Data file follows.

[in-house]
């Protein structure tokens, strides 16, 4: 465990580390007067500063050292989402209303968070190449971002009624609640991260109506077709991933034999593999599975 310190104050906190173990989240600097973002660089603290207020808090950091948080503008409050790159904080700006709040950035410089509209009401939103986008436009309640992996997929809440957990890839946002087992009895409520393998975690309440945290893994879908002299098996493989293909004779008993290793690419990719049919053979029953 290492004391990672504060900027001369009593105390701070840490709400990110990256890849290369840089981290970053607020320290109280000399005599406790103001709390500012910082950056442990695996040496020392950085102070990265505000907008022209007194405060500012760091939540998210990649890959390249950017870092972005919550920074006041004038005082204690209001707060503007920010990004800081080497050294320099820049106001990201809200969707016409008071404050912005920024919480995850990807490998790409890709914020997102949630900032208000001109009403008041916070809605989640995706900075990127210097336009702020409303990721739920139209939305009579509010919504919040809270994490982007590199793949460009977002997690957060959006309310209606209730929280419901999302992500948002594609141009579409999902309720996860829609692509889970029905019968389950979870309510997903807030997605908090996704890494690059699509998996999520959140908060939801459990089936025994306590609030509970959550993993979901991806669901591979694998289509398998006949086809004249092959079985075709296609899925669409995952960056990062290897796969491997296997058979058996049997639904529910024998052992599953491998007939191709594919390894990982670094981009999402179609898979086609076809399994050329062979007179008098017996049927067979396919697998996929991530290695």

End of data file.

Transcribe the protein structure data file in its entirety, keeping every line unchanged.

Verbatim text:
[in-house]
């Protein structure tokens, strides 16, 4: 465990580390007067500063050292989402209303968070190449971002009624609640991260109506077709991933034999593999599975 310190104050906190173990989240600097973002660089603290207020808090950091948080503008409050790159904080700006709040950035410089509209009401939103986008436009309640992996997929809440957990890839946002087992009895409520393998975690309440945290893994879908002299098996493989293909004779008993290793690419990719049919053979029953 290492004391990672504060900027001369009593105390701070840490709400990110990256890849290369840089981290970053607020320290109280000399005599406790103001709390500012910082950056442990695996040496020392950085102070990265505000907008022209007194405060500012760091939540998210990649890959390249950017870092972005919550920074006041004038005082204690209001707060503007920010990004800081080497050294320099820049106001990201809200969707016409008071404050912005920024919480995850990807490998790409890709914020997102949630900032208000001109009403008041916070809605989640995706900075990127210097336009702020409303990721739920139209939305009579509010919504919040809270994490982007590199793949460009977002997690957060959006309310209606209730929280419901999302992500948002594609141009579409999902309720996860829609692509889970029905019968389950979870309510997903807030997605908090996704890494690059699509998996999520959140908060939801459990089936025994306590609030509970959550993993979901991806669901591979694998289509398998006949086809004249092959079985075709296609899925669409995952960056990062290897796969491997296997058979058996049997639904529910024998052992599953491998007939191709594919390894990982670094981009999402179609898979086609076809399994050329062979007179008098017996049927067979396919697998996929991530290695």